GRE High Frequency Words- Part 2

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gre high frequency words- part 2 201. loquacious adjective he's so loquacious i can't get a word in edgewise: talkative, talky, prolix, garrulous, wordy, verbose, voluble, windy, long-winded; prating, chatty, chattery, chattering, babbling, prattling; informal gabby, blabby. —antonyms silent, reserved, taciturn, closemouthed, uncommunicative, reticent. 202. lucid adjective 1 a lucid sky portended a fine day: shining, bright, clear, transparent, crystalline , brilliant, resplendent, radiant, lustrous, luminous , scintillating, sparkling, dazzling; pellucid; illuminated. 2 the witness gave a lucid account of what happened: clear, easily understood, crystal clear, intelligible, understandable, articulate, comprehensible; precise, direct, straightforward, accurate, specific, well-organized, to the point, apposite, positive, certain. 3 although usually in a delirium, the patient has some lucid moments: clearheaded, clear thinking, normal, rational ; responsive, perceptive. —antonyms 1 dark , darkling, gloomy, dusky, obscure, opaque, turgid , muddy, murky; overcast. 2 unintelligible , incomprehensible, vague, indistinct, unclear, ambiguous, equivocal, garbled, mystifying. 3 confused, muddled, irrational; unresponsive, unperceptive. 203. luminous adjective the watch has a luminous dial: reflecting light, luminescent , radiant, irradiated, glowing, lustrous, illuminated, shining; shining in the dark; bright, brilliant. 204. magnanimous adjective only a truly magnanimous man could forgive such an insult: forgiving, free of vindictiveness, generous, largehearted, liberal; charitable, beneficent, philanthropic, altruistic, unselfish, princely. —antonyms unforgiving, vindictive, resentful, small, petty , selfish; parsimonious, miserly.

205. malinger verb in the army he would malinger by pretending to be ill: slack, shirk, procrastinate, loaf, dodge, evade, duck one's duty, lie down on the job; slang goldbrick, goof off. 206. malleable adjective 1 tin is a malleable metal: workable, easily shaped, easily wrought; ductile, tractable, plastic, pliant, flexible. 2 since young children are malleable, one must be careful what one says in front of them: impressionable, easily influenced, moldable, tractable, teachable, manageable, governable, docile; adaptable, flexible, pliable, compliant. —antonyms 1 rigid , stiff, hard, firm; unyielding, inflexible, unbending , inelastic. 2 refractory , intractable, recalcitrant, ungovernable. 207. maverick noun 1 the cowboys rounded up the mavericks for branding: unbranded calf, yearling; unbranded cow; motherless calf. 2 the young senator was regarded as a political maverick: noncomformist, eccentric, independent, individualist, loner, independent thinker, one's own man; dissenter, dissident . 208. mendacious adjective the mendacious retailer misled us: lying , untrue, false, untruthful, deceitful. —antonyms truthful, honest. 209. metamorphosis noun 1 there are four stages in the metamorphosis of a mosquito: transformation, change of form, mutation, transmutation, structural evolution, transfiguration, series of changes, modification,

conversion, transmogrification. 2 this once-confident man underwent a complete metamorphosis after his business failure: change in appearance or behavior, personality change, transformation, alteration, radical change, startling change, permutation. 210. meticulous adjective our meticulous housekeeper never forgets a thing: fastidious, scrupulous, exact, exacting, minutely careful, solicitous about details, painstaking, precise, nice, finical, finicky, fussy, particular; punctilious, perfectionist. —antonyms careless, inexact, imprecise, sloppy, negligent .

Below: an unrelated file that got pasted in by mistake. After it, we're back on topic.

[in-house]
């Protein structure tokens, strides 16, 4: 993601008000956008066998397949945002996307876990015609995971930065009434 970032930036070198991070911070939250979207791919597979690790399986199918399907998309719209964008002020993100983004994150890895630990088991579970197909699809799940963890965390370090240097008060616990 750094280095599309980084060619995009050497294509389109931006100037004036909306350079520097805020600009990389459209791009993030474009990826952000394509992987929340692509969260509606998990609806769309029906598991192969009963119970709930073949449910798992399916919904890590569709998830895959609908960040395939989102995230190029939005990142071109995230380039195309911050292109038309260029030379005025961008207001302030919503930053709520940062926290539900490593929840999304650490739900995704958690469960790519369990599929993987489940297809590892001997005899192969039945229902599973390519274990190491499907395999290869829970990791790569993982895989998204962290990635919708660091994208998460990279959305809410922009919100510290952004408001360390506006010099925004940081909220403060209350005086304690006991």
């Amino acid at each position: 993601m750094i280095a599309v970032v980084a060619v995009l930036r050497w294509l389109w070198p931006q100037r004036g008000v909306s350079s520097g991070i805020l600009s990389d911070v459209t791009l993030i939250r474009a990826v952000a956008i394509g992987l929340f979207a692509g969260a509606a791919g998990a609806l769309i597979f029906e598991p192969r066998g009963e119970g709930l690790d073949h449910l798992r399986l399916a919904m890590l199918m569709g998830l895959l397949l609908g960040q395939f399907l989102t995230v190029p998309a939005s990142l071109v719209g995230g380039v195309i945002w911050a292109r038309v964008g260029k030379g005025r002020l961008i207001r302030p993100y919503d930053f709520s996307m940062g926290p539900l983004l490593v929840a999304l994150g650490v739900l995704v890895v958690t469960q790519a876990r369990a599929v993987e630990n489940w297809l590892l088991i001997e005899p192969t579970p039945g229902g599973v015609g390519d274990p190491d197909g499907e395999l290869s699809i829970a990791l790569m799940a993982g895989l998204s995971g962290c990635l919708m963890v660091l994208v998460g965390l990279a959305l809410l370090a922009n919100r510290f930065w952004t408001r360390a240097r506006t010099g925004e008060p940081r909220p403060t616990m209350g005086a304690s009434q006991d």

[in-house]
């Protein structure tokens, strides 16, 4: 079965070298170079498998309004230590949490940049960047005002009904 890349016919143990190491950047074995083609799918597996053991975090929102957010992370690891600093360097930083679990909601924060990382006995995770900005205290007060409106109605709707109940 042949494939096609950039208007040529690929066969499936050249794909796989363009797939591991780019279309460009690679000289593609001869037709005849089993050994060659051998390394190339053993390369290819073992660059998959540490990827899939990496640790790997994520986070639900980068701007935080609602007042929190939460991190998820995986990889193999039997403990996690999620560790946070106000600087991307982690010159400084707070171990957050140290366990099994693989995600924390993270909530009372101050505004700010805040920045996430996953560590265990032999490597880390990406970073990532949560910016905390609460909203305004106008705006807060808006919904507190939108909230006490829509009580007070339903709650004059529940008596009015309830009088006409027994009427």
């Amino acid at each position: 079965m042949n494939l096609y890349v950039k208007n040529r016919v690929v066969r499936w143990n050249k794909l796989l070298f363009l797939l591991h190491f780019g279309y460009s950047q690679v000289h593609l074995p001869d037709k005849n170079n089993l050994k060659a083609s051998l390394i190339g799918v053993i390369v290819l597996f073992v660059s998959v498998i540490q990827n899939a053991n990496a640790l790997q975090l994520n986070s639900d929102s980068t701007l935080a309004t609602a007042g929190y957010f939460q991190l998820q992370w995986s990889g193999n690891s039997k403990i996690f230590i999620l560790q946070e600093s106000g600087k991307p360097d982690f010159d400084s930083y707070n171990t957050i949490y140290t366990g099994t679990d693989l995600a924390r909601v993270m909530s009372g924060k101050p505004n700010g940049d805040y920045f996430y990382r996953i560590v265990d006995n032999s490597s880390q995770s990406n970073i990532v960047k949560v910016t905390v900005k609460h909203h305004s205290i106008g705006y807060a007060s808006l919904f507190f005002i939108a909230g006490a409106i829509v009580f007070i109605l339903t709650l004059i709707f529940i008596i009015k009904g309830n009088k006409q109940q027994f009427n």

211. misanthropic adjective his unhappy childhood fostered his misanthropic personality: antisocial, unfriendly, unsociable, distrustful, unneighborly, inhospitable , morose, unpersonable, cynical, surly, discourteous, unaccommodating, unapproachable, unresponsive, cold, distant. —antonyms personable, amiable, amicable, loving, sociable, cordial; humanitarian; philanthropic, charitable. 212. mitigate verb there's no way to mitigate the effect of that unfavorable report: lessen, relieve, moderate, moderate in severity, alleviate, abate in intensity, palliate, soften, assuage, allay, soothe, placate, weaken, mollify, ameliorate, ease, blunt, reduce, lighten, diminish, temper, extenuate. —antonyms increase, augment, heighten, enhance, strengthen. 213. mollify verb flowers would not mollify her anger: appease , calm, moderate, placate, quell, still , lessen, mitigate, allay, reduce, palliate , conciliate, make less violent, decrease, soften, pacify, soothe, tone down, quiet, lighten, temper, abate, ease, assuage, curb, check, dull, lull, blunt .

—antonyms exasperate, exacerbate, agitate, stir, increase. 214. morose adjective i feel very morose after reading that sad story: depressed , low, crestfallen, sad, melancholy, downcast , moody, glum, dour, informal blue, down in the dumps; saturnine , mopish, gloomy, despondent, mournful, solemn; sullen, sulky, cross, surly, testy, waspish, sour , churlish, grumpy, cranky, ill-tempered, irascible. —antonyms cheerful, blithe, happy, good-natured, pleasant, genial, amiable, friendly.

215. mundane adjective artists often have trouble with the mundane affairs of life: ordinary, prosaic, commonplace, worldly, terrestrial, earthly, down-to-earth, day-to-day, routine, humdrum, everyday, practical, pedestrian, petty. —antonyms heavenly, celestial, ethereal, empyrean, unearthly, unworldly, spiritual. 216. negate verb this year's losses negate last year's profits: nullify , invalidate, void, reverse; quash, squash , quell, squelch; vanquish, defeat, overthrow , overwhelm, destroy, wipe out, blot out; deny, abrogate, revoke, gainsay, retract, disavow; rebut, refute, contradict; disallow, set aside; veto, repeal; disown, disclaim, repudiate. —antonyms affirm, confirm, attest to, ratify, endorse, corroborate, reinforce, support. 217. neophyte noun the neophyte learned the ropes very fast: beginner , tyro, apprentice, trainee, novice, probationer, newcomer, recruit, learner; tenderfoot, rookie, greenhorn, student, pupil; convert , proselyte, entrant, disciple, no-vitiate.